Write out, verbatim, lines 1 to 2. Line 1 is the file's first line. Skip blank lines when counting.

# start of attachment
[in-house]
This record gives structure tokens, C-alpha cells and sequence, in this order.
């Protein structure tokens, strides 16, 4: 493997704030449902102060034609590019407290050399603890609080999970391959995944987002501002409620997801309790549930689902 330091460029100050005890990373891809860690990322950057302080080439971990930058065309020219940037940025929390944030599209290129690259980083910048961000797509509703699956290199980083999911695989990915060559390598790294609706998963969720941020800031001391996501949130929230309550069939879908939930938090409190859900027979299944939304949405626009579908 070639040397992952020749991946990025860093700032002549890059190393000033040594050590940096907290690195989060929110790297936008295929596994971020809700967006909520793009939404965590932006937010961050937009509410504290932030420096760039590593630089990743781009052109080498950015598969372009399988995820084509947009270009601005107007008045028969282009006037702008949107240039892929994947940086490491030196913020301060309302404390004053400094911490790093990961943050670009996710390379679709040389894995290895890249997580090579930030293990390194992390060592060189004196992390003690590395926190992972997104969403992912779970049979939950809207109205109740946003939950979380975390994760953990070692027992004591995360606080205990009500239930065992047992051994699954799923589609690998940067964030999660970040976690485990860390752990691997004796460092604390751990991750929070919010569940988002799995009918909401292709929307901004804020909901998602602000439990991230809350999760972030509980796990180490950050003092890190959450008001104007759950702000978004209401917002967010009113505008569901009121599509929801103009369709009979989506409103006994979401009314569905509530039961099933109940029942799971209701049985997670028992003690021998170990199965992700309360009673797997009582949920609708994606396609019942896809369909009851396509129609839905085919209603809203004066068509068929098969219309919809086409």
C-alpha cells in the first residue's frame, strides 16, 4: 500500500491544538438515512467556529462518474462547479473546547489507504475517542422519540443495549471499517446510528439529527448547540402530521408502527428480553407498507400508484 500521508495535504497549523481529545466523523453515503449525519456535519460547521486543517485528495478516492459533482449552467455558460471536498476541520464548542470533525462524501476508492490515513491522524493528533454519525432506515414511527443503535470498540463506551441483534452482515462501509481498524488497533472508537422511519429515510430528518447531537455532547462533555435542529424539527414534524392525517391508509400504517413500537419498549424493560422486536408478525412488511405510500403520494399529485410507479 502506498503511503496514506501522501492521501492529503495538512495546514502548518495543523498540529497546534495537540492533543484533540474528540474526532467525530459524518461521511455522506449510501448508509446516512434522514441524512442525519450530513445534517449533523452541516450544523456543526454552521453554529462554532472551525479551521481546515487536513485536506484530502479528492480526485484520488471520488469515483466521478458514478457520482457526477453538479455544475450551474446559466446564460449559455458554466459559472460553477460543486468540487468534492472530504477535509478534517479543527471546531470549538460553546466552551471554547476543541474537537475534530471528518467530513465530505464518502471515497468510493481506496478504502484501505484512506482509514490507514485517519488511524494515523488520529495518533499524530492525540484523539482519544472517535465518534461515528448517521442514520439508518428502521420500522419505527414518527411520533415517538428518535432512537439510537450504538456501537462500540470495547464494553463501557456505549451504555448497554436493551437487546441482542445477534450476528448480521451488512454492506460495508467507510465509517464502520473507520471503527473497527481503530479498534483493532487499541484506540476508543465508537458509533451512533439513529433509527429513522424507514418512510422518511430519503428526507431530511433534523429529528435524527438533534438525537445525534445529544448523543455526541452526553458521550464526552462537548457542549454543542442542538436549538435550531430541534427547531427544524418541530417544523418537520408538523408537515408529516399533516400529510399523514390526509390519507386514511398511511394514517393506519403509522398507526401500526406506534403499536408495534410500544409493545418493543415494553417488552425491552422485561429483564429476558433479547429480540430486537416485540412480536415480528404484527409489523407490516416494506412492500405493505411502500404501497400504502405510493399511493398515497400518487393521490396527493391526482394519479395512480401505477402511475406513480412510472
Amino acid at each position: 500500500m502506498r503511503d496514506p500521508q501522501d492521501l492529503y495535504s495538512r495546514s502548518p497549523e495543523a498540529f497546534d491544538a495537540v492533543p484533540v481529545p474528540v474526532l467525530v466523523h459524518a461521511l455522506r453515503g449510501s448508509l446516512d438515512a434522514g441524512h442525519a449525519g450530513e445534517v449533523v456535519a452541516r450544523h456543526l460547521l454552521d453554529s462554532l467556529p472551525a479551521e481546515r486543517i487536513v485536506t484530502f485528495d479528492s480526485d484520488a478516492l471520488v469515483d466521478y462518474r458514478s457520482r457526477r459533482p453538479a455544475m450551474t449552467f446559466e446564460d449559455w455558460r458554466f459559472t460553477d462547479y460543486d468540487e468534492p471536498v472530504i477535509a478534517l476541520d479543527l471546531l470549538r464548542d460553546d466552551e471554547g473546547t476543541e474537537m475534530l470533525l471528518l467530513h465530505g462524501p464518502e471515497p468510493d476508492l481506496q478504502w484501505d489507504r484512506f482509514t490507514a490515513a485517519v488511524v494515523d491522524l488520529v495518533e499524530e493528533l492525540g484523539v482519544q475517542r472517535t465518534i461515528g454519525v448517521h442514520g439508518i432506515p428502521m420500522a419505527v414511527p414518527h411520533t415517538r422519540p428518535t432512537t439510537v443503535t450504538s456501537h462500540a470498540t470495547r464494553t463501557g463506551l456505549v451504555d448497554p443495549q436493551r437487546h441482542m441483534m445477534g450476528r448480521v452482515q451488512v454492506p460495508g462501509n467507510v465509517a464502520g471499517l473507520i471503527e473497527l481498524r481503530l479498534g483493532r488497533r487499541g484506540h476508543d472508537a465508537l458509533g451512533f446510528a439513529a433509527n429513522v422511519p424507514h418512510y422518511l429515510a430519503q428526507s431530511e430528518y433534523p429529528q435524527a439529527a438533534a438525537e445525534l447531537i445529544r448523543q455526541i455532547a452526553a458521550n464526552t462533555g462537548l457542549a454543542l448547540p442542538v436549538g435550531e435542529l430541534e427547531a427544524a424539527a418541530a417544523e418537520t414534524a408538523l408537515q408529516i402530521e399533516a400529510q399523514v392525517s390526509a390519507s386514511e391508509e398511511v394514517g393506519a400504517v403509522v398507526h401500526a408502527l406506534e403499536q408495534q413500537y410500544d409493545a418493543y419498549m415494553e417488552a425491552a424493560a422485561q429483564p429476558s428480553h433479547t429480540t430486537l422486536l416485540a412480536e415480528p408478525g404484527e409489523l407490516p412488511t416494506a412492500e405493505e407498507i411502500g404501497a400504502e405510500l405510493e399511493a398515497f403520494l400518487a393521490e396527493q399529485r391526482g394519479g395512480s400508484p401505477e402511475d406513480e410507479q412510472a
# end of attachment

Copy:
[in-house]
This record gives structure tokens, C-alpha cells and sequence, in this order.